Growing consumer-brand companies, including King Arthur Flour of Norwich, have been targeted by trolls over and over. The business model for trolls is so attractive to those looking for an easy way to coerce payments from businesses, without consideration of whether they infringe a patent, that King Arthur even received a threat from a newly formed subsidiary of one of its existing vendors — a threat that demanded simply a litigation-avoidance payment. King Arthur refused, as is its practice, to pay the demand. Company officials have witnessed an increasing amount of time at conferences and CEO gatherings spent discussing trolls, their threats and available responses. In other words, the cost of dealing with trolls is not limited merely to the billions spent in responding to their threats, but also in the time demanded of executives to deal with the problem — time that would otherwise be devoted to growing their companies and creating jobs.

This same story has played out with businesses large and small, in every sector of the economy, all across the country with increasing frequency. According to the White House, patent trolls issued approximately 100,000 of these letters last year. But by expanding their universe of targets beyond software and technology companies, the trolls have inadvertently built momentum for reform that will put a stop to their practice of legalized extortion.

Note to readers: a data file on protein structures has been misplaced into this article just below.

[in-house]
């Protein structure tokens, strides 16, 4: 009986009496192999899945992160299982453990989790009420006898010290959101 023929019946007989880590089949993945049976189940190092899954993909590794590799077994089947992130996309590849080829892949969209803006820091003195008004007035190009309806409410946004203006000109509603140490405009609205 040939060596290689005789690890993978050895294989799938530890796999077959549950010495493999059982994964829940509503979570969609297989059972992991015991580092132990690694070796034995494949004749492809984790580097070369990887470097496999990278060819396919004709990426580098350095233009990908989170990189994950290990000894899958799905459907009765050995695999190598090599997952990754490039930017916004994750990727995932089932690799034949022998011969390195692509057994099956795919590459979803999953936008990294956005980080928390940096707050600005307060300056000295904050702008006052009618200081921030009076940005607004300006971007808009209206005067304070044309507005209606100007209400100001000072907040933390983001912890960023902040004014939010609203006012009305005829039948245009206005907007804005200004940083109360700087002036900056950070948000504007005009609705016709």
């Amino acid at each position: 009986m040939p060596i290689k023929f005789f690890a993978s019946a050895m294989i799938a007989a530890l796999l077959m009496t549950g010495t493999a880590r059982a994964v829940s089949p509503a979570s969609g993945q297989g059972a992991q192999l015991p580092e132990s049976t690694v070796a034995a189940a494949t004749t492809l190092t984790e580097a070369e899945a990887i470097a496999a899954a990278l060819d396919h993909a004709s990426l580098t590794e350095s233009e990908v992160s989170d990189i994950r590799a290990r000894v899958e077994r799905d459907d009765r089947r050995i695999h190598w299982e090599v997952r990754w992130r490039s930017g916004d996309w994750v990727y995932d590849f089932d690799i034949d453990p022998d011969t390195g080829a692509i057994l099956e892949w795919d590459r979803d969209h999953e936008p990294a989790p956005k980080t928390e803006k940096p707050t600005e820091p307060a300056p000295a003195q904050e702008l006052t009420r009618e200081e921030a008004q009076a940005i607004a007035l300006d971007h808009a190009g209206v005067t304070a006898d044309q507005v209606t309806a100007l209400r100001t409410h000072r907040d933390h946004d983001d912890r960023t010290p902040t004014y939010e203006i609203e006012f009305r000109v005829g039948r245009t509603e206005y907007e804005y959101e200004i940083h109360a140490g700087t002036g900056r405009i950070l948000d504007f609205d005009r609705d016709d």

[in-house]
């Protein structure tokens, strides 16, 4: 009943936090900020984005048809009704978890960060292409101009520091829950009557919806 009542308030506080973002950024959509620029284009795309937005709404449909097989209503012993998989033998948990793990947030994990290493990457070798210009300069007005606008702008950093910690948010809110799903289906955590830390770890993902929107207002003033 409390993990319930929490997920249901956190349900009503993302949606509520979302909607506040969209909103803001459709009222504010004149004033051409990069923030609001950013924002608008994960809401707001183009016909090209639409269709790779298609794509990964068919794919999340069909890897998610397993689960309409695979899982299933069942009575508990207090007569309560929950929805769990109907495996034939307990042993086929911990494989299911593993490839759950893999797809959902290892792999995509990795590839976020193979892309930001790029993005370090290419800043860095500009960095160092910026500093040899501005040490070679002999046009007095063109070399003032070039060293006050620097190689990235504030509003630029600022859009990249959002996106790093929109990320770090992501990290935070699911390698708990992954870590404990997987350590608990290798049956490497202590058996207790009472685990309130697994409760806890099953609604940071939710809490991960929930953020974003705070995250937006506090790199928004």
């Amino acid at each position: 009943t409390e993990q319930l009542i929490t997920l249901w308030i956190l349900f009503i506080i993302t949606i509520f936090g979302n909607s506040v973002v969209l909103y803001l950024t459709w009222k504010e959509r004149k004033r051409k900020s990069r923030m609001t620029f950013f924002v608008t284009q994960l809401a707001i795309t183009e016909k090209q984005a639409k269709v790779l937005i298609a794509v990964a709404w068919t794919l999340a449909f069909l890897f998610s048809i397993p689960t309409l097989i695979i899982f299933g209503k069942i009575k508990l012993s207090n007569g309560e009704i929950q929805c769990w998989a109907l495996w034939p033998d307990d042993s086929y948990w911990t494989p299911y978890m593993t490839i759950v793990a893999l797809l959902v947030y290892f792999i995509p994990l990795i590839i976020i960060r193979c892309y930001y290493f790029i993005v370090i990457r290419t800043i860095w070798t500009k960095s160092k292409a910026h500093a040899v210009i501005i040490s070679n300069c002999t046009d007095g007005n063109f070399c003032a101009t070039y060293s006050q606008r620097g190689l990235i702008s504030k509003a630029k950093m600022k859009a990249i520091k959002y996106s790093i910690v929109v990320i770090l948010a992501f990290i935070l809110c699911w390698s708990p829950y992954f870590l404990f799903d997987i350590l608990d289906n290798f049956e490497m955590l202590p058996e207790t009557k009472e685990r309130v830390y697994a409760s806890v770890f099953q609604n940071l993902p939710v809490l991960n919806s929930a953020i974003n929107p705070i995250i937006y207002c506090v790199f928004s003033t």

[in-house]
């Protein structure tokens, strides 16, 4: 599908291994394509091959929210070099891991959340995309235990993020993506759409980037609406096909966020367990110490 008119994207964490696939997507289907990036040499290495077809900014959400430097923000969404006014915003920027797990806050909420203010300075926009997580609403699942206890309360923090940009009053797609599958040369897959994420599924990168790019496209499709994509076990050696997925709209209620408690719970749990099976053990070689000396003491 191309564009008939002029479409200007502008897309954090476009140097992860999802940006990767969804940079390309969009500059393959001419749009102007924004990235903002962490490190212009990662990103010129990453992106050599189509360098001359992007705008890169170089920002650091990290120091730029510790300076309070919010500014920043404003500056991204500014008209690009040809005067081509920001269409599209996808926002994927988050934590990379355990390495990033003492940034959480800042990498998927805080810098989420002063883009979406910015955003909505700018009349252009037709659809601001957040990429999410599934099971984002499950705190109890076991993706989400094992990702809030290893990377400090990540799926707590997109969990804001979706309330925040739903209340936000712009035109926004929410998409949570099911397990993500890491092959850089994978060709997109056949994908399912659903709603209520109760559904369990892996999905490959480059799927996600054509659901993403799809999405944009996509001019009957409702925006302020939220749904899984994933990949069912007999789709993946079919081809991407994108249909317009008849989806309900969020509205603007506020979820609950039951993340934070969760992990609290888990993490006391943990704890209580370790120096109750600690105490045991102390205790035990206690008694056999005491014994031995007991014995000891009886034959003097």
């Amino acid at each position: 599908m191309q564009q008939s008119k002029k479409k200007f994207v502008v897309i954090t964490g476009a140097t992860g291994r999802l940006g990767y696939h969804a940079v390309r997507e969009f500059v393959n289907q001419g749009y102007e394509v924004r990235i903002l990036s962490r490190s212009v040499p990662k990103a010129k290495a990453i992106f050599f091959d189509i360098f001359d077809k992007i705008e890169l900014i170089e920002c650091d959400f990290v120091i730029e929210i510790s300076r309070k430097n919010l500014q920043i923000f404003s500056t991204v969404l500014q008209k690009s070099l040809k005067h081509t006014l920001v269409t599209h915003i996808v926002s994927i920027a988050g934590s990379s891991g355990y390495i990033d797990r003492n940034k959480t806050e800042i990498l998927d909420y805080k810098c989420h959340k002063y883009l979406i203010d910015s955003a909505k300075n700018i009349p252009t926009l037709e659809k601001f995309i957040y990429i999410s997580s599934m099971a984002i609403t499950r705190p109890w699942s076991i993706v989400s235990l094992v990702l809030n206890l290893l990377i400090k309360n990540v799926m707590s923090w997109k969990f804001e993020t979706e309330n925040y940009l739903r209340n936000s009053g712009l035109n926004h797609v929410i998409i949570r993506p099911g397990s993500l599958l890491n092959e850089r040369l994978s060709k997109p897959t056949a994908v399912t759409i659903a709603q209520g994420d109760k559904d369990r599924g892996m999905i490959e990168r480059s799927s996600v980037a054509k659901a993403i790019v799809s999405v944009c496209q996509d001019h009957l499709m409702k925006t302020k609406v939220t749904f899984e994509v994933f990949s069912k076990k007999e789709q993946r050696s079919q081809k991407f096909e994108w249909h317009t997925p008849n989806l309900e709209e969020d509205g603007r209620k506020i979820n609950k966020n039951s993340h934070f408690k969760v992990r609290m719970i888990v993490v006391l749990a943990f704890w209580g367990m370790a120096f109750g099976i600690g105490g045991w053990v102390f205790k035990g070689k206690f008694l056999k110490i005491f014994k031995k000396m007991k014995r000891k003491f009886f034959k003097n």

State-level efforts — particularly those in Vermont — have helped to spur action at the federal level. In June, President Obama issued a series of executive orders cracking down on trolls and called on Congress to act. Since then, a number of bills have been introduced in both the House and the Senate, some with bipartisan support. Sen. Patrick Leahy, D-Vt., has been a leader in taking on the trolls and is working with his colleagues to craft bipartisan legislation to stop these abusive practices.

The momentum for reform can also be seen here as Vermont’s business leaders urge Congress to act. Champlain College recently hosted a forum on patent abuse in which we both participated. The forum, featuring Rep. Peter Welch, D-Vt., leading patent scholars and Vermont business leaders, focused on both the consequences of the troll problem as well as proposed reforms.